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May 1
2000

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Currents--University of Rochester newspaper

Conklin, Orr win Guggenheim awards

Alice Conklin, associate professor of history, and Allen Orr, professor of biology, have won Guggenheim Fellowships for 2000-2001. They're among only 182 artists, scholars, and scientists selected from more than 2,900 American and Canadian applicants to receive an award this year.


Orr

Orr is an expert on evolutionary genetics. With the Guggenheim award, he'll take a year to write a book detailing one of the great mysteries of evolution: how two different species can evolve from one. Over the last decade, scientists' understanding of this phenomenon, called speciation, has increased tremendously, but there's no book that provides a complete overview of the latest information, said Orr. Over the next year he'll work to fill that gap.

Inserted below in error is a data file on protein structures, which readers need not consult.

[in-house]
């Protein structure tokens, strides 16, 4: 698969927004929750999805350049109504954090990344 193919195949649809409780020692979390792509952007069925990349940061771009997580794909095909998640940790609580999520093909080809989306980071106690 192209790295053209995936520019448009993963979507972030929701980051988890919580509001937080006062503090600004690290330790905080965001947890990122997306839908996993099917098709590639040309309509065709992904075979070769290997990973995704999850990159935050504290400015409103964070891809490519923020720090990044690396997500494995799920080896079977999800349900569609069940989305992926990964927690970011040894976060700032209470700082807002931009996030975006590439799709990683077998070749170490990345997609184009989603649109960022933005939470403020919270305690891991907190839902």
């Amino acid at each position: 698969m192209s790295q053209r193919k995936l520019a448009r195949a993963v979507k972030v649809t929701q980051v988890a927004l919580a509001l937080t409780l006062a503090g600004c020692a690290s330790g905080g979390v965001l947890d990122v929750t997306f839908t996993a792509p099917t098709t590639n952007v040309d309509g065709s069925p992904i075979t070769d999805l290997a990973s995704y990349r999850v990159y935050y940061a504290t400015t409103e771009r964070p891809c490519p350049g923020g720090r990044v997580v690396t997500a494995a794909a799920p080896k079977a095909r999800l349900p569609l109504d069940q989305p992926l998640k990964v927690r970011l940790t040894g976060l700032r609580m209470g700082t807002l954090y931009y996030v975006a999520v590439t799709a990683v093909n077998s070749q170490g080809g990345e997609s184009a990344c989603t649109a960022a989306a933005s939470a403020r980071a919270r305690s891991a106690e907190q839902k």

Conklin will spend the year conducting research for a book on the Museum of Man in Paris, France's premiere ethnographic museum that opened in 1937. She'll examine how a growing belief in the equal value of all cultures, whether "civilized" or "simple" societies, influenced the development of anthropology and ethnographic studies as well as French political and cultural institutions between the wars.


Conklin

The author of numerous articles about modern France, its empire, and European colonialism, Conklin received the 1998 Book Prize awarded by the Berkshire Conference of Women Historians for her work A Mission to Civilize: The Republican Idea of Empire in France and West Africa.

The Guggenheim awards are presented by the John Simon Guggenheim Memorial Foundation, based on recommendations from hundreds of expert advisors and approval by the foundation's board of trustees. Guggenheim Fellows are appointed on the basis of distinguished achievement in the past and exceptional promise for future accomplishment.




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